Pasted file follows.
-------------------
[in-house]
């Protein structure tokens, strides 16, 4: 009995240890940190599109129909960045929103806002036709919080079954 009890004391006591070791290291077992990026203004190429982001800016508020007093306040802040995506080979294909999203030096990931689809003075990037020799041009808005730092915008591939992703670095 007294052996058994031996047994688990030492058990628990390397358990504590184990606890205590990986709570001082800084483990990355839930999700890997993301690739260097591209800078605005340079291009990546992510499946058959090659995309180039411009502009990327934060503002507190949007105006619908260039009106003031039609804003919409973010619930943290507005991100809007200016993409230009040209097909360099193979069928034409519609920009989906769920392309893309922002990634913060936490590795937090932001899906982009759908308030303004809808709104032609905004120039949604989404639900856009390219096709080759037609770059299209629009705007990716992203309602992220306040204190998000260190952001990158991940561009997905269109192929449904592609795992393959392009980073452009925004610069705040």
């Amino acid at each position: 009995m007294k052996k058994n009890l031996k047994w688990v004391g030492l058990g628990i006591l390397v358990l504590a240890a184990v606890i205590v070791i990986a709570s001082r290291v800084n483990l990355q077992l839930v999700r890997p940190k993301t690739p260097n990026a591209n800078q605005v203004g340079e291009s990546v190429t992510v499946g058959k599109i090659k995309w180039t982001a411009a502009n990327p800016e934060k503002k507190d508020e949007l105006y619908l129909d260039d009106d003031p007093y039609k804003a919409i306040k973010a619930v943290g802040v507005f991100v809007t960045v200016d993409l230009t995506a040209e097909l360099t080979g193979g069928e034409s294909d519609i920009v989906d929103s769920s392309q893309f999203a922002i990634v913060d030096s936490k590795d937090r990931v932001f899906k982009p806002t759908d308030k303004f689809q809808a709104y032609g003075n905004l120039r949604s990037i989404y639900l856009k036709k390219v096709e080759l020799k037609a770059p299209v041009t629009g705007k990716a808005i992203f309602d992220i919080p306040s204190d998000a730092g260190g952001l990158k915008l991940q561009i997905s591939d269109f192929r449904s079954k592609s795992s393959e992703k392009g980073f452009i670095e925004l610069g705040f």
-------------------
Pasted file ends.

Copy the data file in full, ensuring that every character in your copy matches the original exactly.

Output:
[in-house]
């Protein structure tokens, strides 16, 4: 009995240890940190599109129909960045929103806002036709919080079954 009890004391006591070791290291077992990026203004190429982001800016508020007093306040802040995506080979294909999203030096990931689809003075990037020799041009808005730092915008591939992703670095 007294052996058994031996047994688990030492058990628990390397358990504590184990606890205590990986709570001082800084483990990355839930999700890997993301690739260097591209800078605005340079291009990546992510499946058959090659995309180039411009502009990327934060503002507190949007105006619908260039009106003031039609804003919409973010619930943290507005991100809007200016993409230009040209097909360099193979069928034409519609920009989906769920392309893309922002990634913060936490590795937090932001899906982009759908308030303004809808709104032609905004120039949604989404639900856009390219096709080759037609770059299209629009705007990716992203309602992220306040204190998000260190952001990158991940561009997905269109192929449904592609795992393959392009980073452009925004610069705040």
């Amino acid at each position: 009995m007294k052996k058994n009890l031996k047994w688990v004391g030492l058990g628990i006591l390397v358990l504590a240890a184990v606890i205590v070791i990986a709570s001082r290291v800084n483990l990355q077992l839930v999700r890997p940190k993301t690739p260097n990026a591209n800078q605005v203004g340079e291009s990546v190429t992510v499946g058959k599109i090659k995309w180039t982001a411009a502009n990327p800016e934060k503002k507190d508020e949007l105006y619908l129909d260039d009106d003031p007093y039609k804003a919409i306040k973010a619930v943290g802040v507005f991100v809007t960045v200016d993409l230009t995506a040209e097909l360099t080979g193979g069928e034409s294909d519609i920009v989906d929103s769920s392309q893309f999203a922002i990634v913060d030096s936490k590795d937090r990931v932001f899906k982009p806002t759908d308030k303004f689809q809808a709104y032609g003075n905004l120039r949604s990037i989404y639900l856009k036709k390219v096709e080759l020799k037609a770059p299209v041009t629009g705007k990716a808005i992203f309602d992220i919080p306040s204190d998000a730092g260190g952001l990158k915008l991940q561009i997905s591939d269109f192929r449904s079954k592609s795992s393959e992703k392009g980073f452009i670095e925004l610069g705040f």